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Why The Villains From Avatar: The Legend Of Korra Actually Had A Point

"Avatar: The Last Airbender" captivated a global audience with a wildly imaginative and thought provoking animated adventure produced by Nickelodeon Studios. This unique series elevates the animation genre from mere entertaining children's cartoons to stunning art sequences with powerful storytelling. Created by Michael Dante DiMartino and Bryan Konietzko, "Avatar: The Last Airbender" also introduces young viewers to dark themes like political corruption, child abuse, and even genocide.

These elements are highlighted further in the successful spin-off series "The Legend of Korra" starring Janet Varney as the titular Avatar. The headstrong and rebellious young Bender is extremely different than her calm and spiritual predecessor Aang (voiced by Zachary Tyler Eisen). Korra is also far more eager to help the community and fulfill her destiny as the Avatar where Aang is reluctant because of the Fire Nation's horrifying genocide. These differences tier up the overarching theme of inequality in both series seen especially whenever Benders and non-Benders collide.

"Avatar: The Last Airbender" focuses on this tension repeatedly through the boomerang wielding Sokka (Jack De Sena) and his waterbending sister Katara (Mae Whitman). Sokka often gets frustrated that Katara has abilities he doesn't which can sometimes turn into resentment. This negative reaction to the mystical bending abilities is explored even further through the fearsome villains in "The Legend of Korra" and their surprisingly sensible motivations.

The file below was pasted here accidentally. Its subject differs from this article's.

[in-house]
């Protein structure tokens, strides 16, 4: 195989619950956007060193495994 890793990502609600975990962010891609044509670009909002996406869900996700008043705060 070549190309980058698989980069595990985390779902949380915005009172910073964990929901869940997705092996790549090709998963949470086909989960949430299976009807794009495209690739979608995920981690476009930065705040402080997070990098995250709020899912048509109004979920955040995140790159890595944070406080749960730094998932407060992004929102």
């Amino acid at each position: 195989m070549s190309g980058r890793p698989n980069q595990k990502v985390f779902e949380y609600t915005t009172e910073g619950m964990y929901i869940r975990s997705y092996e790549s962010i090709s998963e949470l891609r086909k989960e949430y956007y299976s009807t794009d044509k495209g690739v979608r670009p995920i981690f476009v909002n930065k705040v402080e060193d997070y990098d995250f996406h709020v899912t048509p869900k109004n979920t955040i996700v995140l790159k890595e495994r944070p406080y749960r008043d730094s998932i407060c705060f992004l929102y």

The villains challenge the hierarchy of Benders and non-Benders

"The Legend of Korra" explores four main villains in the series run who impose their world view over various nations in the Avatar universe. They all have a common driving force that unites them against Avatar Korra in their perception of a deeply unfair world where Benders oppress non-Benders with their magical abilities to control the elements. This idea is deeply explored on the unconventional podcast "The Villain Was Right." 

The insightful hosts note that the theme of inequality is emphasized from the start of the series in Season 1 with Korra's very first entry into the industrialized Republic City. Korra stops three dangerous benders from robbing a helpless non-bending shopkeeper while simultaneously causing even more damage. The terror that Benders wreak over the city also created one of the most understandable villains Hiroshi Sato (Daniel Dae Kim).

The podcast makes the perceptive observation that "This is happening everywhere and this is not an uncommon thing. In fact, that's how Hiroshi's wife dies." They continue their analysis to find that this larger problem within the community is actually caused by a greater misrepresentation in that "All of their government is benders." The hosts also point out that the city committee and police force is comprised entirely of benders who utilize their gifts to enforce the law. This original sin keeps the cycle of oppression alive until the very end of the series where the underrepresentation of benders is finally corrected.